I’m not commenting on Mike D at this point, mind you, but rather on the general reception Hawking’s book and its highly speculative proposal received. The way that Hawking’s speculative model was received reflects motivated reasoning at its baldest. And yet the irony is that Hawking’s book doesn’t eliminate the metaphysical problems at all, for the book doesn’t even discuss the supporting reasoning for Thomistic and Leibnizean cosmological arguments.

Randal seems to take some comfort in the fact that this is basically speculative physics. It doesn't totally rule out a role for God simply because it's just a proposal, not a formal working theory. And one theistic physicist posited that even if Hawking is right, you'd need God to "sustain the laws of nature". Whatever that means.

But I think Randal is missing the forest for the trees. The power in Hawking's idea isn't that he's disproved some particular theology, but that he's shown that we have more options than believers are usually comfortable admitting that we have. It may be true that the universe requires an external cause in the form of a deity to bring it into existence; but as we best understand it, there's no logical or scientific reason to make that assumption. It's entirely plausible that the universe can simply be. For someone with a commitment to theism, this obviously won't cut it since it doesn't actually disprove God (as though that could ever happen). But it shows that theists aren't justified in assuming that the explanation for the universe must be God. I think that's a pretty powerful idea because it shows that the old all-purpose atheist defeater "If there's no God, where did the universe come from?" is full of hot air. The truth is that we simply don't know.

But there's another comment Randal makes that doesn't sit right with me, namely this:
After all, many people desperately wanted Hawking to be right because they didn’t want a singularity or any perceived need for a creator.
Uh... no.

What we often call the "cosmic singularity" (its description in General Relativity) is what physicists refer to as the "boundary condition". It's generally accepted that GR, since it can't describe gravity at the quantum scale, is an incomplete theory – as Hawking says in The Grand Design:
"Although one can think of the big bang picture as a valid description of early times, it is wrong to take the big bang literally, that is, to think of Einstein’s theory [general relativity] as providing a true picture of the origin of the universe. That is because general relativity predicts there to be a point in time at which the temperature, density, and curvature of the universe are all infinite, a situation mathematicians call a singularity. To a physicist this means that Einstein’s theory breaks down at that point and therefore cannot be used to predict how the universe began, only how it evolved afterward.” [p.128]
Since we don't yet have a quantum theory of gravity, we're not really sure what the boundary condition actually is. According to Alan Guth, Arvind Borde and Alexander Vilenkin, it's a "closed spacelike hypersurface". Y'know, one of those. Hawking's idea is a bit different – that the boundary condition is that there is no boundary.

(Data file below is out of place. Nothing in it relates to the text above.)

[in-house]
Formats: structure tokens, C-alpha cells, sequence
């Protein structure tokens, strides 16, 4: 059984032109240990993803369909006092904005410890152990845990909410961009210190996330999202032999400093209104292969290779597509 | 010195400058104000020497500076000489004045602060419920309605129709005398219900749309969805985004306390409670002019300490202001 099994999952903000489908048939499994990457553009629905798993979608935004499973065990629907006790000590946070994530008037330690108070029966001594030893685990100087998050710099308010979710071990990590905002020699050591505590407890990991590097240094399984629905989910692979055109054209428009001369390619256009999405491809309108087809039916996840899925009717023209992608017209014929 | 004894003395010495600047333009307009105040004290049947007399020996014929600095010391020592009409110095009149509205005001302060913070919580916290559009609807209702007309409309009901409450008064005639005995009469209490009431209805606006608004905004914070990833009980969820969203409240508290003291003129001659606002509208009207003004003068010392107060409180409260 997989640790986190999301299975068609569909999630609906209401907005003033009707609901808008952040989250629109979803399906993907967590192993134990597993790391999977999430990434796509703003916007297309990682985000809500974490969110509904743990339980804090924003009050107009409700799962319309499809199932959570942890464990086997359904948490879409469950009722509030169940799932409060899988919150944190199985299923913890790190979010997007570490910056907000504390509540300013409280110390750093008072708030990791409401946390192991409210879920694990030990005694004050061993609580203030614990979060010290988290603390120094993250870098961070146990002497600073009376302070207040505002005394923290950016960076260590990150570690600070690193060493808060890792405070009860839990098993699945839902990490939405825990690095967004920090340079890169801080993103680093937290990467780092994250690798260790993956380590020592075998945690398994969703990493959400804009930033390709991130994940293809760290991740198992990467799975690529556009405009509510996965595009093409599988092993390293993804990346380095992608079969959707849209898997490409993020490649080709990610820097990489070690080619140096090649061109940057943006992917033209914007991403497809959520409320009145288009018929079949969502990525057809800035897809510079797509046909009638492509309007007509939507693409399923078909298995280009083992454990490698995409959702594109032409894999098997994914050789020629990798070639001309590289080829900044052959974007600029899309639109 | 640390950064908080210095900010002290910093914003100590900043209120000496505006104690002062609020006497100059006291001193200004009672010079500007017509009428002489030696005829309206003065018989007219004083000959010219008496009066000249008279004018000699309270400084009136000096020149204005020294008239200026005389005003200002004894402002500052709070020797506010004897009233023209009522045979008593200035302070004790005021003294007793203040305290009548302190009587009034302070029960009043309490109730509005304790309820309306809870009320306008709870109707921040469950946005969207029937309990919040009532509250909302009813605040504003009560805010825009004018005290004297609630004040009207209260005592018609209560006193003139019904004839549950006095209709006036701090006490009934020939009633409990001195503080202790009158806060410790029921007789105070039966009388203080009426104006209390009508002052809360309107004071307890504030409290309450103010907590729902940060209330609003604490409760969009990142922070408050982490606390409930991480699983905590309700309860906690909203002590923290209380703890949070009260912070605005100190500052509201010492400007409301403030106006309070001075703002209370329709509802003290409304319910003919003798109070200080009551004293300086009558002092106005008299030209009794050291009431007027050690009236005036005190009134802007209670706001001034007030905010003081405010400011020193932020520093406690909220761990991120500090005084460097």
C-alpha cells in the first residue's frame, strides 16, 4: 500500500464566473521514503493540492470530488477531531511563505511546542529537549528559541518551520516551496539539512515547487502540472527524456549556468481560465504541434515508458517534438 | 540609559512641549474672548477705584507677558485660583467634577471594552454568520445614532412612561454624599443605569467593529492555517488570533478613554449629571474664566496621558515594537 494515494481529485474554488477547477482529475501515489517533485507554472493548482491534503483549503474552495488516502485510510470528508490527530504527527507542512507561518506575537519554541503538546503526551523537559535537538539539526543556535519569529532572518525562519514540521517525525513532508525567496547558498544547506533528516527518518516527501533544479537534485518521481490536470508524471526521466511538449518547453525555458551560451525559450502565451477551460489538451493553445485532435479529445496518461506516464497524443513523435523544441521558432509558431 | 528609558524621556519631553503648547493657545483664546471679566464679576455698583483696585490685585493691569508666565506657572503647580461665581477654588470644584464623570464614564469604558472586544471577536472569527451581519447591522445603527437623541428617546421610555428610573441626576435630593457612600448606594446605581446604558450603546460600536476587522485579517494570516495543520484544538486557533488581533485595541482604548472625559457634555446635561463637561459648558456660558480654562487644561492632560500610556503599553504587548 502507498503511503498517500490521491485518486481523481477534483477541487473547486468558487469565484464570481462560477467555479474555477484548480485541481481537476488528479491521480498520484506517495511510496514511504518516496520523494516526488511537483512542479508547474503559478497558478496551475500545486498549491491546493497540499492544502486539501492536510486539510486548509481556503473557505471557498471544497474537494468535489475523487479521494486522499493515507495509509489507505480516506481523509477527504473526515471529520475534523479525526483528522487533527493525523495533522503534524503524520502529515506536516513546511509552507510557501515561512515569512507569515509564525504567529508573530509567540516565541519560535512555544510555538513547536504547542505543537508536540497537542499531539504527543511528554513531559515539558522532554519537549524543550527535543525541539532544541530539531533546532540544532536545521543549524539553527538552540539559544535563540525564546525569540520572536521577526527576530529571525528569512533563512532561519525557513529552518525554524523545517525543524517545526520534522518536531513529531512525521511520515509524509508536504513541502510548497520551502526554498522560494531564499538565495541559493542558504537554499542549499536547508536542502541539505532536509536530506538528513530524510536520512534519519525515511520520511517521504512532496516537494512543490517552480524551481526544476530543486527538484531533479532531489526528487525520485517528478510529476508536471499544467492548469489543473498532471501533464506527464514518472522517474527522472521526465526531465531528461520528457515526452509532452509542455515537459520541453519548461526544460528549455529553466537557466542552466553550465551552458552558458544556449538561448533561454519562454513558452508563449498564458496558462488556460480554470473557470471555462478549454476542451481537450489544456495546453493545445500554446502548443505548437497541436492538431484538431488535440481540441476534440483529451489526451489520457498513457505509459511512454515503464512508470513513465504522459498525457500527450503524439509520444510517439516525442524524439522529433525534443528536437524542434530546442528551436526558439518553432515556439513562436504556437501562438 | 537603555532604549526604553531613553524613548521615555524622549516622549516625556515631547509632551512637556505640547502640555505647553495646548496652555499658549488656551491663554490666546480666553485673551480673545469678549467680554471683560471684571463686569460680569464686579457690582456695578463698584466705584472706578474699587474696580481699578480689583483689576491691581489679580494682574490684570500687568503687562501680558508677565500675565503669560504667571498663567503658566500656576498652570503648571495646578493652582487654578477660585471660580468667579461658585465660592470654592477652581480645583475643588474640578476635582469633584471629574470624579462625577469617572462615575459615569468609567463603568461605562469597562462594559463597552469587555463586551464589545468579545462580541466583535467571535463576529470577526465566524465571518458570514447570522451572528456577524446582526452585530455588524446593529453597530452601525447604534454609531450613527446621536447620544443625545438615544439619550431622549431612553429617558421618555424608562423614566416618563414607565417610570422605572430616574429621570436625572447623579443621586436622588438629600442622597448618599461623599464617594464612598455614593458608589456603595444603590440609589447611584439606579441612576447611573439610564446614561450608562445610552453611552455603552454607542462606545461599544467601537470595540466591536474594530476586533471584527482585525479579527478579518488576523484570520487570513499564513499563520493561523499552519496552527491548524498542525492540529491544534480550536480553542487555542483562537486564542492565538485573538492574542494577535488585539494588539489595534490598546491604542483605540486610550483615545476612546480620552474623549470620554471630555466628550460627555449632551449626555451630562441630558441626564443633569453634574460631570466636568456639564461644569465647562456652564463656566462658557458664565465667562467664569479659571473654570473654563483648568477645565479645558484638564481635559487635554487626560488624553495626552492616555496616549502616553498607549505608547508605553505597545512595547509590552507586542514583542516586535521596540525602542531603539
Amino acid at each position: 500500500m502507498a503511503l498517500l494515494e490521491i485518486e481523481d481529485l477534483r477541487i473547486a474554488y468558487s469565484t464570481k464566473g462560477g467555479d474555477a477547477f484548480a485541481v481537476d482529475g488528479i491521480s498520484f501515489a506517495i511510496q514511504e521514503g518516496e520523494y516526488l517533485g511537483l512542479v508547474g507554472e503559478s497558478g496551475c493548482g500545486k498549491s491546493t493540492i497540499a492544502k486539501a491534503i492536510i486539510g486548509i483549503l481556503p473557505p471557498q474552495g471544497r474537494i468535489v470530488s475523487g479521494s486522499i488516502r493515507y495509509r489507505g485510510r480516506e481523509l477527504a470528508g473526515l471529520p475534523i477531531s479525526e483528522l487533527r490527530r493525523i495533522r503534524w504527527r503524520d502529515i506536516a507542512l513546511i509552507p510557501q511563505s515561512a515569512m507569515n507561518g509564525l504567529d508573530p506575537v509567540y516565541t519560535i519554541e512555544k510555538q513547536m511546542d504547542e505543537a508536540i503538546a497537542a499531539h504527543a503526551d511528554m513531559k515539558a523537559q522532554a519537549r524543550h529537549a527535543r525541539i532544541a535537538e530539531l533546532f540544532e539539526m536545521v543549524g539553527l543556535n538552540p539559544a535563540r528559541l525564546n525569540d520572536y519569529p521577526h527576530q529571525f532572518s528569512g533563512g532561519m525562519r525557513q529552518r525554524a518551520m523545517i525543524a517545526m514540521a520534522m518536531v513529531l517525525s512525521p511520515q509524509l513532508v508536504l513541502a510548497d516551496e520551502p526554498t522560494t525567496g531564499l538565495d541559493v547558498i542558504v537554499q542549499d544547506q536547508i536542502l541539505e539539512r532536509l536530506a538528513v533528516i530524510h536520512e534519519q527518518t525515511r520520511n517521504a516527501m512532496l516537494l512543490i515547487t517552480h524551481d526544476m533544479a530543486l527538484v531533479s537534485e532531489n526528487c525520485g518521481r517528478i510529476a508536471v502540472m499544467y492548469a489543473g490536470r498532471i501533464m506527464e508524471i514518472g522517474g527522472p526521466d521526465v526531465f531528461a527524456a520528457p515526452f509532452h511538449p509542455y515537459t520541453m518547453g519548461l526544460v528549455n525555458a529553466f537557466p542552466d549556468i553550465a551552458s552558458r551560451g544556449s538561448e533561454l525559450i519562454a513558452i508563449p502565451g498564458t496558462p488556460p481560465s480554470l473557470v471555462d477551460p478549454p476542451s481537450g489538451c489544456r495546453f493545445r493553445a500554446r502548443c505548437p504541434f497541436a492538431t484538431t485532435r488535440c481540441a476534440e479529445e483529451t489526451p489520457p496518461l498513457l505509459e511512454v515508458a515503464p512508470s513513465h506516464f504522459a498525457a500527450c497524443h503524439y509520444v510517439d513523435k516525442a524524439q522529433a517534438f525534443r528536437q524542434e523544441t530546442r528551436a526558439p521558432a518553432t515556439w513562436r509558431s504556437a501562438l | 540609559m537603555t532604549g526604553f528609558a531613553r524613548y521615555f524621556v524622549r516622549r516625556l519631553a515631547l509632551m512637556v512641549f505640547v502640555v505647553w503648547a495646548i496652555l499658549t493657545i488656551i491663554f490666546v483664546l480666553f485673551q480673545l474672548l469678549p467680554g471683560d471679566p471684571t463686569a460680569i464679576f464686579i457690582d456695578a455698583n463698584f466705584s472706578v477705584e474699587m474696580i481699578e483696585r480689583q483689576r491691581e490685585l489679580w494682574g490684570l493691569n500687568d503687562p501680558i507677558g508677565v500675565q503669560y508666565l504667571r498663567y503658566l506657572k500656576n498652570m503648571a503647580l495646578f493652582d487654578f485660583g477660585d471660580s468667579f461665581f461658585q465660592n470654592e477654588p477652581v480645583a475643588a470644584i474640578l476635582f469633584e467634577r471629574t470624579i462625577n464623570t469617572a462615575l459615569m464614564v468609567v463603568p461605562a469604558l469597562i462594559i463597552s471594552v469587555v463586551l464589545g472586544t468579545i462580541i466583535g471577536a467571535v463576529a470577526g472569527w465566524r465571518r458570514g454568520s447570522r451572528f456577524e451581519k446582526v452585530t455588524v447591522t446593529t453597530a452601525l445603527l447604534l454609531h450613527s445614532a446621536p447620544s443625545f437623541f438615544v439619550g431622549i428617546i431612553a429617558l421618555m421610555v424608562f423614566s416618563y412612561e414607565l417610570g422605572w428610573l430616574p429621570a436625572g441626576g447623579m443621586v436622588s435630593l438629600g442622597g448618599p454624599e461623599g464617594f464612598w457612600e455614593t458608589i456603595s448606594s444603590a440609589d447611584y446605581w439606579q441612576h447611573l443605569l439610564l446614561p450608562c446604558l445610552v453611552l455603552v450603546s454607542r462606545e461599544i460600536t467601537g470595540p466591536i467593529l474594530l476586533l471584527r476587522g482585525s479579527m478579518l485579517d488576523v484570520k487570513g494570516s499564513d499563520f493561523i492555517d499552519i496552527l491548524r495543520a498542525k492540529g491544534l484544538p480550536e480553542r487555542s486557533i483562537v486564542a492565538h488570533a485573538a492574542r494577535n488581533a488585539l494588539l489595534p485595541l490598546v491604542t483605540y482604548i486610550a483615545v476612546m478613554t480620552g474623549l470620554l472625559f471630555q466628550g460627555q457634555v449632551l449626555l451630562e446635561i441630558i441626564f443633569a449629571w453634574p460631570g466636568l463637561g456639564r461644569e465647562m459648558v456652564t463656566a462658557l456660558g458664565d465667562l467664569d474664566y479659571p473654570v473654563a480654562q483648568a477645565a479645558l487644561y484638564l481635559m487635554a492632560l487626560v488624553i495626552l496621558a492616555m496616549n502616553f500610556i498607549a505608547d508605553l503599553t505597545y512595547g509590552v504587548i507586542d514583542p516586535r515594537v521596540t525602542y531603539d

It's also more than a little ridiculous to suggest that anyone wants to get rid of the singularity because it would seem to get rid of a need for a creator. The singularity is and always has been little more than an artifact of GR, which simply doesn't work at quantum scales. We know it's wrong – or rather, incomplete. Attempts to resolve some of these issues have given rise to all sorts of interesting ideas, most notably String Theory. These boundary-condition proposals arise as either attempts to explain observable features of the universe, or as implications of the mathematics of other theories (as in Guth/Borde/Vilenkin's "hypersurface" idea, which arose as a consequence from inflationary theory).


Lastly, I think Randal stumbles here, too:
And yet the irony is that Hawking’s book doesn’t eliminate the metaphysical problems at all, for the book doesn’t even discuss the supporting reasoning for Thomistic and Leibnizean cosmological arguments.
I think it makes both those arguments irrelevant. They both begin with  the assumption that the universe is "contingent". Yeesh... talk about assuming the consequent. Hawking's proposal shows that the universe itself can exist, to borrow the philosophy-speak, "necessarily".

I've always found this to be a subject on which the theist seems to be in a much thornier, and frankly more arrogant position than the non-believer. The theist has to make the assumption that the universe cannot be described by the laws of mathematics a la Hawking or Guth et al. In other words, the thiest has to assume the universe is contingent, even though there are no scientific or logical grounds to do so. As an atheist, I'm not committed to any particular idea – I can remain agnostic about the origin of the universe, which frankly is the only intellectually honest position one can take. And yes, this will come as a shock to theists everywhere who don't actually know what atheism is, but I don't even have to assume that the explanation for the universe couldn't be some sort of God. Maybe it is. But until the evidence is there, I'm content to live with my non-belief.